By NATE WAGGONER
Nobunny (as "Zombunny," performing a variety of punk Halloween covers)
Shannon and the Clams (as The Misfits)
Audacity (as The Adolescents)
Uzi Rash (as The Doors)
October 26, 2012
The New Parish
Better than: Being haunted by the ghost of G.G. Allin.
The Halloween cover show has become as much a staple of the East Bay rock 'n' roll scene as denim jackets, Tecate, and shows that start way later than they're supposed to. the New Parish is inherently Halloweenish, with its exceptionally dim lighting and cavernous structure. On Friday, a man in a ghost costume -- a sheet with two holes -- came onto the stage and read supernatural-themed jokes to the audience before introducing each band. "What was the mummy's favorite musical genre? Wrap music!" Over the course of the evening, the audience grew increasingly vocal about its collective disdain for these jokes.
Uzi Rash, originally advertised to perform songs by the post-punk group The Fall, took the stage dressed as hippies and jumped into "Hello, I Love You" by The Doors instead. The lead singer had a fuzzy black fright wig taped onto his head, and the front of his pants was stuffed (one assumes). They were much better than the milquetoasty remainders of the real Doors I went to see two summers ago, with whatever reprehensible male model they had hired to be Morrison. Plus, last night's Morrison stand-in berated the audience just like the real lizard king might have: "You're all a bunch of fuckin' sheep!"
If bands' Halloween cover performances can correlate to individual Halloween costumes, Uzi Rash's set last night would perhaps be akin to an extremely well-executed, homemade Beetlejuice: not obscure, but not expected, either; an impressive, guaranteed hit.
Audacity's set as 1980's Orange County punks The Adolescents, then, might be compared to my own costume this Halloween: I'm going as Gomez Addams from The Addams Family, because I already have a three-piece pinstripe suit and a mustache. It's a solid choice, it's fun, but it requires minimal effort on my part.
By this logic, one should've been disappointed by Shannon and the Clams' choice to appear as The Misfits. After all, the Clams are one of the most exciting and original new bands to come out of this scene, and last Halloween they could be seen performing as Creedence Clearwater Revival. And if cover bands are like costumes, covering The Misfits is totally like going as "The Crow:" too obvious, too overdone.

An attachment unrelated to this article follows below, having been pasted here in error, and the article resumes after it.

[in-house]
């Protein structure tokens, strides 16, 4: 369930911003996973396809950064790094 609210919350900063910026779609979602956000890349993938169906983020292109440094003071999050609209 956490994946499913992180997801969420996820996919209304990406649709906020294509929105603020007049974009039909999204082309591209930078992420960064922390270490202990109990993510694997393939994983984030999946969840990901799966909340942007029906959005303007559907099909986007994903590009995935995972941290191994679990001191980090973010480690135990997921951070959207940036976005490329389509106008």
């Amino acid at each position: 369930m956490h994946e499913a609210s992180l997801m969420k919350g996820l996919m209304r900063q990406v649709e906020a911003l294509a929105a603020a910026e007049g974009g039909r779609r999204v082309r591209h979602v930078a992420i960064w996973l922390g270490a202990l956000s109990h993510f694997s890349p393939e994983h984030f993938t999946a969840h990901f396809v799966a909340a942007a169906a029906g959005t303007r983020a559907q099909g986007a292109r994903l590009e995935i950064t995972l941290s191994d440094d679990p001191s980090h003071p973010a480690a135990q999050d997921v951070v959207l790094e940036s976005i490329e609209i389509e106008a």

But it was an absolute treat to hear Shannon and her bandmate King Lollipop wail lines like the final one in The Misfits' "Last Caress" in their signature raspy croons, and the bands' clean guitars and noisy drums sounded great on more punk-influenced numbers. During "Skulls," women in revealing skeleton outfits threw candy at the crowd. If Misfits covers are like The Crow, Shannon and the Clams doing Misfits covers was like having a very likeable and handsome friend who happened to go as The Crow and really own it.
Before Nobunny, the joke-telling ghost hosted a costume contest, during which various audience members got up onstage and the crowd would cheer or boo the costumes. First place went to a classic robot, second to a Carrie White complete with prom dress and blood, and third to a Lisa Simpson complete with yellow skin and perfect spiky hair. Other worthy costumes included the Insane Clown Posse (who sprayed the critically-reviled rap group's favorite soda, Faygo, on the crowd,) celebrity chef Guy Fieri, Ziggy Stardust-era David Bowie, and a Whoopie cushion.
Nobunny took the stage in his customary filthy rabbit mask and briefs, but in a Freddy Krueger sweater rather than his usual leather jacket. His band featured the Wolfman on bass, a mummy drummer, and Dracula on guitar. Their set consisted of as great a Halloween playlist of songs as one could ask for: The menacing but not overtly festive "Little Red Riding Hood" by Sam the Sham and the Pharaohs, followed by Screaming Lord Sutch's "Jack the Ripper." "Strychnine" by The Sonics stood out, as did Roky Erickson's "Two-Headed Dog." Shannon and two other female singers backed up the band on "The Monster Mash" and the theme from "Ghostbusters." The Screamin' Jay Hawkins classic "Little Demon" ended the night.
Everyone shuffled out, and the floor by this point was covered in smashed candy corn, cheap soda, booze, and the contents of some unfortunate person's backpack full of homework. "You guys scorched the PA, thank you so much," said someone over the microphone. "Wolfman, I got your guitar strap."
Poignant detail: Someone in an angel costume vomiting in a trash bin.
Final quote from Uzi Rash's fake Jim Morrison: "I am the lizard king, and I shop exclusively at Home Depot."
If you missed it: See Nobunny and Shannon and the Clams Halloween night at Brick & Mortar Music Hall.